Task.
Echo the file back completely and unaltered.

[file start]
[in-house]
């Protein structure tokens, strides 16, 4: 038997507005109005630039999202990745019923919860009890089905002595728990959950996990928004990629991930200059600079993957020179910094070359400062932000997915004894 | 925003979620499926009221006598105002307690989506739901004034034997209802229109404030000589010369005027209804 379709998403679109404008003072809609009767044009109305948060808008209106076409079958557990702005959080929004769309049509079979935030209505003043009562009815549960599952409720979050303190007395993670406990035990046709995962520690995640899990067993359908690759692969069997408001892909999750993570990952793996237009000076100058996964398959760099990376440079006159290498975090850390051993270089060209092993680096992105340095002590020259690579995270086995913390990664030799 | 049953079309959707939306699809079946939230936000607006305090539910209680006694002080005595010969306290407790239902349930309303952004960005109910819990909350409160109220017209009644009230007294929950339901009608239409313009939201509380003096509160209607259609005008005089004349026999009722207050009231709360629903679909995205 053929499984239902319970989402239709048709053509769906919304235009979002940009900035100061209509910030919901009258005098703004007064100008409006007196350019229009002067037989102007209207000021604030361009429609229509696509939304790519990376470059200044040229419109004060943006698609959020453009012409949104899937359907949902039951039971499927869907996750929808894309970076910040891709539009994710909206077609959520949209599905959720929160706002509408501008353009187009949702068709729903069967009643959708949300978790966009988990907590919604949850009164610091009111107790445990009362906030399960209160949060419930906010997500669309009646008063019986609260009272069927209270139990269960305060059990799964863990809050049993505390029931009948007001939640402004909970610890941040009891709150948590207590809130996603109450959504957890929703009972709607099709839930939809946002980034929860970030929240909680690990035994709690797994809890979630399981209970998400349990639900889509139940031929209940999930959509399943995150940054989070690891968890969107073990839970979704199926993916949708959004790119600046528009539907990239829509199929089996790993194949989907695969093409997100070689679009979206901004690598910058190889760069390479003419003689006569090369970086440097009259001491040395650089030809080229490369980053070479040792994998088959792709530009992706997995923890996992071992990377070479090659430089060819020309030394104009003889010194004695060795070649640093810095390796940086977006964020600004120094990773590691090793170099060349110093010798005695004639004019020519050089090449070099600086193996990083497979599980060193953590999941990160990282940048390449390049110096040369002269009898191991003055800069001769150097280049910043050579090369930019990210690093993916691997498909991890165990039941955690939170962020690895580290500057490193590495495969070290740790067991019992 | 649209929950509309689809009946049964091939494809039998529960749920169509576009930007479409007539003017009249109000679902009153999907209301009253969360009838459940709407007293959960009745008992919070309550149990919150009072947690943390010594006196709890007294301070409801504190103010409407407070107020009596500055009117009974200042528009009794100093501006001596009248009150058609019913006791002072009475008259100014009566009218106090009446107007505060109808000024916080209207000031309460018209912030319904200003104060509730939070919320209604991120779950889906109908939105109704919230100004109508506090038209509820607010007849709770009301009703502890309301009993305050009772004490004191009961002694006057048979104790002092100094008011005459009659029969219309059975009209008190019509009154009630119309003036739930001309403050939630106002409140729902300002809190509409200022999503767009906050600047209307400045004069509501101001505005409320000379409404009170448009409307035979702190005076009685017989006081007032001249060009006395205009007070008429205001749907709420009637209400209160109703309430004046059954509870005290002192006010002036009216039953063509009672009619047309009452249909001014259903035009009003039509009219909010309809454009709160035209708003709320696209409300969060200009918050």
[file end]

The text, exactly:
[in-house]
């Protein structure tokens, strides 16, 4: 038997507005109005630039999202990745019923919860009890089905002595728990959950996990928004990629991930200059600079993957020179910094070359400062932000997915004894 | 925003979620499926009221006598105002307690989506739901004034034997209802229109404030000589010369005027209804 379709998403679109404008003072809609009767044009109305948060808008209106076409079958557990702005959080929004769309049509079979935030209505003043009562009815549960599952409720979050303190007395993670406990035990046709995962520690995640899990067993359908690759692969069997408001892909999750993570990952793996237009000076100058996964398959760099990376440079006159290498975090850390051993270089060209092993680096992105340095002590020259690579995270086995913390990664030799 | 049953079309959707939306699809079946939230936000607006305090539910209680006694002080005595010969306290407790239902349930309303952004960005109910819990909350409160109220017209009644009230007294929950339901009608239409313009939201509380003096509160209607259609005008005089004349026999009722207050009231709360629903679909995205 053929499984239902319970989402239709048709053509769906919304235009979002940009900035100061209509910030919901009258005098703004007064100008409006007196350019229009002067037989102007209207000021604030361009429609229509696509939304790519990376470059200044040229419109004060943006698609959020453009012409949104899937359907949902039951039971499927869907996750929808894309970076910040891709539009994710909206077609959520949209599905959720929160706002509408501008353009187009949702068709729903069967009643959708949300978790966009988990907590919604949850009164610091009111107790445990009362906030399960209160949060419930906010997500669309009646008063019986609260009272069927209270139990269960305060059990799964863990809050049993505390029931009948007001939640402004909970610890941040009891709150948590207590809130996603109450959504957890929703009972709607099709839930939809946002980034929860970030929240909680690990035994709690797994809890979630399981209970998400349990639900889509139940031929209940999930959509399943995150940054989070690891968890969107073990839970979704199926993916949708959004790119600046528009539907990239829509199929089996790993194949989907695969093409997100070689679009979206901004690598910058190889760069390479003419003689006569090369970086440097009259001491040395650089030809080229490369980053070479040792994998088959792709530009992706997995923890996992071992990377070479090659430089060819020309030394104009003889010194004695060795070649640093810095390796940086977006964020600004120094990773590691090793170099060349110093010798005695004639004019020519050089090449070099600086193996990083497979599980060193953590999941990160990282940048390449390049110096040369002269009898191991003055800069001769150097280049910043050579090369930019990210690093993916691997498909991890165990039941955690939170962020690895580290500057490193590495495969070290740790067991019992 | 649209929950509309689809009946049964091939494809039998529960749920169509576009930007479409007539003017009249109000679902009153999907209301009253969360009838459940709407007293959960009745008992919070309550149990919150009072947690943390010594006196709890007294301070409801504190103010409407407070107020009596500055009117009974200042528009009794100093501006001596009248009150058609019913006791002072009475008259100014009566009218106090009446107007505060109808000024916080209207000031309460018209912030319904200003104060509730939070919320209604991120779950889906109908939105109704919230100004109508506090038209509820607010007849709770009301009703502890309301009993305050009772004490004191009961002694006057048979104790002092100094008011005459009659029969219309059975009209008190019509009154009630119309003036739930001309403050939630106002409140729902300002809190509409200022999503767009906050600047209307400045004069509501101001505005409320000379409404009170448009409307035979702190005076009685017989006081007032001249060009006395205009007070008429205001749907709420009637209400209160109703309430004046059954509870005290002192006010002036009216039953063509009672009619047309009452249909001014259903035009009003039509009219909010309809454009709160035209708003709320696209409300969060200009918050």